When’s the Last Time You Reviewed Your Contract Templates?

Inspiration as Commodity by exquisitur from Flickr

Inspiration as Commodity by exquisitur from Flickr

I had the pleasure of speaking to the Photographer’s Adventure Club last week. In addition to discussion the basics of copyright and how to protect their rights in their work, we talked a lot about the importance of contracts.

I know the subject of contracts makes a lot of people’s eyes glaze over – it’s that fine-print-legalese-crap-that-no-one-reads-anyway stuff. A lot of people think contracts are boring and a lot of contracts are . . . but they don’t have to be.

I love contracts. They create the basis of so many relationships – whether they are written, oral, or pieced together through a series of emails. Too often people come to me with a question about a problem in one of their professional relationships and when I ask, “What does your contract say about this?” the answer is “I don’t know” or “We don’t have a contract.” We can still resovle the problem but we could have avoided a lot of headaches and frustration by putting everything on paper in advance so everyone’s on the same page from the beginning.

Having contract templates is often the best way to create the relationship with others that you want. In regards to photographers they should have a file of contract templates for clients who hire them, for other photographers when they have to hire an additional person to work a shoot, a copyright license for publications, a model release, and a location release. And contracts don’t have to be long, complicated, or riddled with crazy legalese to be effective. I prefer to write contracts in straight-forward English and I wish more of my legal counterparts would get on board with this idea.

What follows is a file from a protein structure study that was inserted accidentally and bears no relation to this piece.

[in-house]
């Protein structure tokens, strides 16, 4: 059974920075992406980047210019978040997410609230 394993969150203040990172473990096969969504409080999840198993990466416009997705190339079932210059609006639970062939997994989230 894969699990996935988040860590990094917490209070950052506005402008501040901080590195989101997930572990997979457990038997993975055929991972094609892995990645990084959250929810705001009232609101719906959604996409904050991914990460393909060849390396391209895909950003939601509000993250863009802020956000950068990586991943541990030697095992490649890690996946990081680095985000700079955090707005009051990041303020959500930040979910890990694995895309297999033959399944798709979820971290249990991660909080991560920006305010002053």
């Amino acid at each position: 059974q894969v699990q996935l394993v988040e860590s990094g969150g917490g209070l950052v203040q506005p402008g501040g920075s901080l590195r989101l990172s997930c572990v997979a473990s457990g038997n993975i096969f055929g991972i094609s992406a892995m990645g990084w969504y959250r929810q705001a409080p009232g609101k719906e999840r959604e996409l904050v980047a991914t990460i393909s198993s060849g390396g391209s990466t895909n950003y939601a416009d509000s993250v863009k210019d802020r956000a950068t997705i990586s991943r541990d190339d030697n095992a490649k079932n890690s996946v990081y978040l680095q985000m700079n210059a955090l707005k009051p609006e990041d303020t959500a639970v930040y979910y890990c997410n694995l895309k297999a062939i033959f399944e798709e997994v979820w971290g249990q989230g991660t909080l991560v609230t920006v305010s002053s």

And contracts can be fun. Recently I saw an episode of Man v. Food where Adam Richman took on the Hellfire Challenge at Smoke Eaters – 12 wings covered in crazy hot sauce. Before he could begin the challenge he had to sign a waiver that required the person signing to acknowledge that “I am an idiot.”

You can put almost anything you want in your contract as long as it isn’t illegal. And if you downloaded your contract templates off the internet, that’s not a bad place to look for ideas, but you should at least consult an attorney to make sure it suits your needs before you start using it. If the contract is valid and you sign it, you’re stuck with the terms so you want to make sure you’re not opening yourself up to get screwed over.

If you need additional information about the minimum you need for a valid contract, please check out my video below or here.


If you want to chat about your contract needs, please send me an email or contact a business attorney in your community.

You can also connect with me on TwitterGoogle+FacebookYouTube, and LinkedIn.
Please subscribe to the Carter Law Firm monthly newsletter for additional information about running your business more effectively. Please visit my homepage for more information about Carter Law Firm.

How Work Made for Hire Contracts Work

Photographer Devon Christopher Adams at Ignite Phoenix #10, photo by Joseph Abburscato used with permission